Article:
My current favorite hymn is In Humility, Our Savior. It is a song that resonates sincere worshipfulness of and reverence to the Lord. The melody used in the LDS Hymnal was written by Rowland Pritchard, a Welsh musician. The tune name is Hyfrydol (the Welsh “y” is roughly pronounced as an English “u”; the “f” is a “v”; the whole word sounds something like: huv’rudol), which means “cheerful”. This tune is used for a number of different hymns, one of the most famous is called Love Divine, All Loves Excelling.
These lyrics provide the joyful hopefulness the Hyfrydol tune name implies. The text is by Charles Wesley.
Love divine, all loves excelling,
joy of heaven, to earth come down;
fix in us thy humble dwelling;
all thy faithful mercies crown!
Jesus thou art all compassion,
pure, unbounded love thou art;
visit us with thy salvation;
enter every trembling heart.
Here is the Mormon Tabernacle performing Love Divine, All Loves Excelling.
However, I think the lyrics of In Humility, Our Savior have a special power when coupled with the melody Hyfrydol. Keep in mind that In Humility, Our Savior is written as a sacrament hymn – a hymn that helps us focus on Jesus and His Atonement as we prepare to partake of the Sacrament. The sacrament is an ordinance designed for us to show our devotion to God. With the sacrament we covenant with God. We covenant to strive for holiness so that the Lord may sanctify us and make us sacred (note that sacrament and sacred have the same root). The bread and water of the sacrament are blessed and made sacred, that is sanctified and set apart unto God, and in turn as we keep the covenants we make with God we are made sacred.
In Humility, Our Savior is a sacrament hymn. It is particularly worshipful of the Lord.
In humility, our Savior,
Grant thy Spirit here, we pray,
As we bless the bread and water
In thy name this holy day.
Let me not forget, O Savior,
Thou didst bleed and die for me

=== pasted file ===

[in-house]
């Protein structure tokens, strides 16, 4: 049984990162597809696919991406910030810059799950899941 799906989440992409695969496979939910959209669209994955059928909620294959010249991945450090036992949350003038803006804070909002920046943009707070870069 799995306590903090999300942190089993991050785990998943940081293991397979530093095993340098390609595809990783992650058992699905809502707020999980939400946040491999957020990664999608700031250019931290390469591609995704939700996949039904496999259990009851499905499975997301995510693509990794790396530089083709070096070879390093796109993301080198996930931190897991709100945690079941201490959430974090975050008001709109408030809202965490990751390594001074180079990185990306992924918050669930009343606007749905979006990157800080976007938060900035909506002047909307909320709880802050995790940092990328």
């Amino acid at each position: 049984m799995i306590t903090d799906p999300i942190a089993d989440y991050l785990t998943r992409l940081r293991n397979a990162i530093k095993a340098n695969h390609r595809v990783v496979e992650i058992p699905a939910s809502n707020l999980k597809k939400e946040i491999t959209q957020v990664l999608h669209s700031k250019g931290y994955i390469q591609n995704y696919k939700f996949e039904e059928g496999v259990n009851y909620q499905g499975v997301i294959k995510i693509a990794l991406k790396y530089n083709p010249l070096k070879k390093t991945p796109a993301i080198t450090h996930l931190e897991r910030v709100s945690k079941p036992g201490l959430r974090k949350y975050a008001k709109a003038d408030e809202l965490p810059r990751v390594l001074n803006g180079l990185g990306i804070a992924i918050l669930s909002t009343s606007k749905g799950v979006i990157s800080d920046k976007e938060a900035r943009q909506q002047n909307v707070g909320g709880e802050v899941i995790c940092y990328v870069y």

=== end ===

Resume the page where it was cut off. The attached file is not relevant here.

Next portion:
When thy heart was stilled and broken
On the cross at Calvary.
Fill our hearts with sweet forgiving;
Teach us tolerance and love.
Let our prayers find access to thee
In thy holy courts above.
Then, when we have proven worthy
Of thy sacrifice divine,
Lord, let us regain they presence;
Let thy glory round us shine.
I love the last words of the first verse: “Let me not forget, O Savior,/ Thou didst bleed and die for me/ When thy heart was stilled and broken/ On the cross at Calvary.” “Let me not forget, O Savior” we plead as we sing the song. To paraphrase Winston Churchill, “Never, never, never, never forget!” The Book of Mormon prophet Helaman pleaded with his sons to always remember Christ:
“And now, my sons, remember, remember that it is upon the rock of our Redeemer, who is Christ, the Son of God, that ye must build your foundation; that when the devil shall send forth his mighty winds, yea, his shafts in the whirlwind, yea, when all his hail and his mighty storm shall beat upon you, it shall have no power over you to drag you down to the gulf of misery and endless wo, because of the rock upon which ye are built, which is a sure foundation, a foundation whereon if men build they cannot fall.” (Helaman 5:12)
The next time you hear or sing In Humility, Our Savior, focus not only on the beautiful melody and moving harmonies but also on the words and meaning of the words. Let us never forget the Lord’s sacrifice for us and let us hope with faith for the day when we, having proved ourselves worthy, might regain the Lord’s presence and dwell forevermore with Him.